However, this changes when you do a 1031. There's really no point in doing a cash out refi PRIOR to a 1031 as it complicates things and introduces more risk. The point of a 1031 is to deffer taxes (and depreciation recapture) by buying another property. You can do a cash out refi AFTER the 1031 and reduce the audit risk/upsetting the IRS.

In theory if you did it before you risk the chance of being taxed on the cash out refi much the same as you would had you not done a 1031 or not used all your funds in the 1031 (the boot).

Lastly, (experts feel free to correct me) but you can't do a 1031 on a flip. Intent will play a large role in this and there are no hard deadlines rather general guidelines...

No, it's borrowed money. You are not taxed on money that you borrow. It's not income.

@Gulliver R. why not just simplify the process? Sell the property and do a 1031. Don't do a cash out refi on the first property. Do it on the 2nd property later.

Gulliver R, Anthony  Dooley, has an excellent idea that will make your life easier in the long run.

@Gulliver R. , You will never be taxed on money you take out as a refinance.  That is not a taxable event.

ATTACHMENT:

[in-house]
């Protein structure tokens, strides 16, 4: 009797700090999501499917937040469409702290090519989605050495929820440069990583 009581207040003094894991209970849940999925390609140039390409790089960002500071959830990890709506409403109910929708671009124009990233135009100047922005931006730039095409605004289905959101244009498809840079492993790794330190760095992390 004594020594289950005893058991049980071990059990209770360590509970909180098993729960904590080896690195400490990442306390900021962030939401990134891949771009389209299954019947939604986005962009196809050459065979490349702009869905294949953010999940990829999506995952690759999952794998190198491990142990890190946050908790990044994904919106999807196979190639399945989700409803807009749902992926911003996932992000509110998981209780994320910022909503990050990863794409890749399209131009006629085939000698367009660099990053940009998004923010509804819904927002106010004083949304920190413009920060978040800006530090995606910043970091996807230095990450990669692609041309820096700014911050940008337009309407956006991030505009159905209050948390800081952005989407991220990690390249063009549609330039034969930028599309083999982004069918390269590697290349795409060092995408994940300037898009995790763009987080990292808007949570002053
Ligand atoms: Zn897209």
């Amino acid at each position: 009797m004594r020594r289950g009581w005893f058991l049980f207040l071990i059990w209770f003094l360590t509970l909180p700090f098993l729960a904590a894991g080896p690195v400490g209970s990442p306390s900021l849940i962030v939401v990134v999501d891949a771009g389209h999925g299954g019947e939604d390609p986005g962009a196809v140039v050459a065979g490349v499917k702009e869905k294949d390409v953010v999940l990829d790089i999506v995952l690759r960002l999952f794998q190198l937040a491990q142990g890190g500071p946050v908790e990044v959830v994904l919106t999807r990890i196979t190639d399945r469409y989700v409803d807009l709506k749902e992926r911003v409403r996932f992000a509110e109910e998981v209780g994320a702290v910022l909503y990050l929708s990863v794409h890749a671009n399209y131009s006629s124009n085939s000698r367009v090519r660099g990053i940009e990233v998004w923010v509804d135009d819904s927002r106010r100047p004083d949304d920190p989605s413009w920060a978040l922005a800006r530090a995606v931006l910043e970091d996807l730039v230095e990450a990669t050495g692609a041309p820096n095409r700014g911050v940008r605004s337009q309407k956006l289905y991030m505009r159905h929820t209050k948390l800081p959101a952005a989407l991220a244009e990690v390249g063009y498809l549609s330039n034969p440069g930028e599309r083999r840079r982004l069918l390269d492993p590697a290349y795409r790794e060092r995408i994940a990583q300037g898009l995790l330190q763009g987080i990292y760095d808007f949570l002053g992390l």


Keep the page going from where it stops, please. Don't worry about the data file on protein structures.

If you do a refi and then later sell the property as you suggest without a 1031 you will not pay tax on the refi.  You will pay tax on the gain which is the net sales price minus your adjusted cost basis which is purchase price minus depreciation plus improvements.  You will pay that tax.  The refi is not relevant.  

If you sell and do a 1031 then it is possible that the IRS if they audited your return and subsequently your exchange would determine that your refi was not an accessing debt against equity (a non-taxable event).  But rather it was an attempt to free up profit ahead of a 1031 sale.  in that event they would call the refi a taking of profit and not a refi and then yes it would be taxable.